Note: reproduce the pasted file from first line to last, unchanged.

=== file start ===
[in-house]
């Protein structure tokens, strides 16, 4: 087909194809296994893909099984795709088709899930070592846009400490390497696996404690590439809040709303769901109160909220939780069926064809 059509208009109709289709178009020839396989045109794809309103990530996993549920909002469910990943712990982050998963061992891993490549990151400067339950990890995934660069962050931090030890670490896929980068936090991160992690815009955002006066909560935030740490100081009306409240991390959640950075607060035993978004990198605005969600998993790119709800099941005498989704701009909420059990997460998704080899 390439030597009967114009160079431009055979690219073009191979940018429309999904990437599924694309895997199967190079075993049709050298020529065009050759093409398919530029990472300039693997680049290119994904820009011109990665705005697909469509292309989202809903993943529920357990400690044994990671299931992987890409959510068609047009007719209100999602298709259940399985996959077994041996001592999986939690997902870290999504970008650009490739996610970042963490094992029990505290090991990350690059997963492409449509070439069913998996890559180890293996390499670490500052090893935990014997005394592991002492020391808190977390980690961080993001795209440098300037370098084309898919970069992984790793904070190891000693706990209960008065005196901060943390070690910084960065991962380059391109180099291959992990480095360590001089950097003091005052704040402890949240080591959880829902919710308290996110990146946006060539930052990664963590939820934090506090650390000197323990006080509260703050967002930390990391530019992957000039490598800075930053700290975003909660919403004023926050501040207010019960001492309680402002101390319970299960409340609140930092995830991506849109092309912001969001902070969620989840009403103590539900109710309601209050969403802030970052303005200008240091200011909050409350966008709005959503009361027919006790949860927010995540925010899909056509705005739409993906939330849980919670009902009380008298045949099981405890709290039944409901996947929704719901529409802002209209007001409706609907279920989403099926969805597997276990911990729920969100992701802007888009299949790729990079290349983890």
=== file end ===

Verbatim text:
[in-house]
């Protein structure tokens, strides 16, 4: 087909194809296994893909099984795709088709899930070592846009400490390497696996404690590439809040709303769901109160909220939780069926064809 059509208009109709289709178009020839396989045109794809309103990530996993549920909002469910990943712990982050998963061992891993490549990151400067339950990890995934660069962050931090030890670490896929980068936090991160992690815009955002006066909560935030740490100081009306409240991390959640950075607060035993978004990198605005969600998993790119709800099941005498989704701009909420059990997460998704080899 390439030597009967114009160079431009055979690219073009191979940018429309999904990437599924694309895997199967190079075993049709050298020529065009050759093409398919530029990472300039693997680049290119994904820009011109990665705005697909469509292309989202809903993943529920357990400690044994990671299931992987890409959510068609047009007719209100999602298709259940399985996959077994041996001592999986939690997902870290999504970008650009490739996610970042963490094992029990505290090991990350690059997963492409449509070439069913998996890559180890293996390499670490500052090893935990014997005394592991002492020391808190977390980690961080993001795209440098300037370098084309898919970069992984790793904070190891000693706990209960008065005196901060943390070690910084960065991962380059391109180099291959992990480095360590001089950097003091005052704040402890949240080591959880829902919710308290996110990146946006060539930052990664963590939820934090506090650390000197323990006080509260703050967002930390990391530019992957000039490598800075930053700290975003909660919403004023926050501040207010019960001492309680402002101390319970299960409340609140930092995830991506849109092309912001969001902070969620989840009403103590539900109710309601209050969403802030970052303005200008240091200011909050409350966008709005959503009361027919006790949860927010995540925010899909056509705005739409993906939330849980919670009902009380008298045949099981405890709290039944409901996947929704719901529409802002209209007001409706609907279920989403099926969805597997276990911990729920969100992701802007888009299949790729990079290349983890």